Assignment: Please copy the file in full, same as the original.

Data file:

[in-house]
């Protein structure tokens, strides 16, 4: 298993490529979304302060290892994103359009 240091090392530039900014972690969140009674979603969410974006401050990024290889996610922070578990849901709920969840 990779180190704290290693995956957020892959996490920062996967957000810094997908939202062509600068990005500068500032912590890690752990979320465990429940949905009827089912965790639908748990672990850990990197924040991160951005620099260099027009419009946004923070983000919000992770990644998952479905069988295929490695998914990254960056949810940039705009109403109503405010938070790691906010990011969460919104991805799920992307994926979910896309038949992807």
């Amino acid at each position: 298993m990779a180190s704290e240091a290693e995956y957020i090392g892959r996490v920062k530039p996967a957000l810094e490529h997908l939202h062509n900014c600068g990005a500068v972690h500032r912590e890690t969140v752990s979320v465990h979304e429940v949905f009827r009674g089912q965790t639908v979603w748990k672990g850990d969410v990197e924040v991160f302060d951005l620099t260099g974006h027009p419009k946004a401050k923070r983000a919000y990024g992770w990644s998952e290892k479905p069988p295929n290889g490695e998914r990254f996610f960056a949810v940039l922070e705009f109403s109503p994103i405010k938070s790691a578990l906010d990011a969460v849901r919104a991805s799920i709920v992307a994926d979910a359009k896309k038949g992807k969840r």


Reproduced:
[in-house]
């Protein structure tokens, strides 16, 4: 298993490529979304302060290892994103359009 240091090392530039900014972690969140009674979603969410974006401050990024290889996610922070578990849901709920969840 990779180190704290290693995956957020892959996490920062996967957000810094997908939202062509600068990005500068500032912590890690752990979320465990429940949905009827089912965790639908748990672990850990990197924040991160951005620099260099027009419009946004923070983000919000992770990644998952479905069988295929490695998914990254960056949810940039705009109403109503405010938070790691906010990011969460919104991805799920992307994926979910896309038949992807």
């Amino acid at each position: 298993m990779a180190s704290e240091a290693e995956y957020i090392g892959r996490v920062k530039p996967a957000l810094e490529h997908l939202h062509n900014c600068g990005a500068v972690h500032r912590e890690t969140v752990s979320v465990h979304e429940v949905f009827r009674g089912q965790t639908v979603w748990k672990g850990d969410v990197e924040v991160f302060d951005l620099t260099g974006h027009p419009k946004a401050k923070r983000a919000y990024g992770w990644s998952e290892k479905p069988p295929n290889g490695e998914r990254f996610f960056a949810v940039l922070e705009f109403s109503p994103i405010k938070s790691a578990l906010d990011a969460v849901r919104a991805s799920i709920v992307a994926d979910a359009k896309k038949g992807k969840r």